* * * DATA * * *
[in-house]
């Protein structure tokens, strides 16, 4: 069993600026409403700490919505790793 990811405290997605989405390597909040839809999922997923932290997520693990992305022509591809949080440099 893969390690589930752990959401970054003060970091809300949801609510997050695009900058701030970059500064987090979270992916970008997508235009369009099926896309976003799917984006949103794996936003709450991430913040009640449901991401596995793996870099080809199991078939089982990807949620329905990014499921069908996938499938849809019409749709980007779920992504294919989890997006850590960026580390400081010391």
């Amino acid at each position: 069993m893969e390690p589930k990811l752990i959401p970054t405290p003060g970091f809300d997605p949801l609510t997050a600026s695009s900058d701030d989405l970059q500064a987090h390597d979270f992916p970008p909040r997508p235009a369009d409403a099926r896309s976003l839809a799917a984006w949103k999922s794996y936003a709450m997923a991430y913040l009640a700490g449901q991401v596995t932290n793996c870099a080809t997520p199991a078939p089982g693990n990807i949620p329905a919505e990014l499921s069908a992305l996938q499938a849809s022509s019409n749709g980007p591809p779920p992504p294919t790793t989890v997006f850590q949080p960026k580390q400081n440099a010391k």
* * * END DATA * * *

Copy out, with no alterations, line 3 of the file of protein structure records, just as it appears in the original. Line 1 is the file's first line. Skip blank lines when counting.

């Amino acid at each position: 069993m893969e390690p589930k990811l752990i959401p970054t405290p003060g970091f809300d997605p949801l609510t997050a600026s695009s900058d701030d989405l970059q500064a987090h390597d979270f992916p970008p909040r997508p235009a369009d409403a099926r896309s976003l839809a799917a984006w949103k999922s794996y936003a709450m997923a991430y913040l009640a700490g449901q991401v596995t932290n793996c870099a080809t997520p199991a078939p089982g693990n990807i949620p329905a919505e990014l499921s069908a992305l996938q499938a849809s022509s019409n749709g980007p591809p779920p992504p294919t790793t989890v997006f850590q949080p960026k580390q400081n440099a010391k």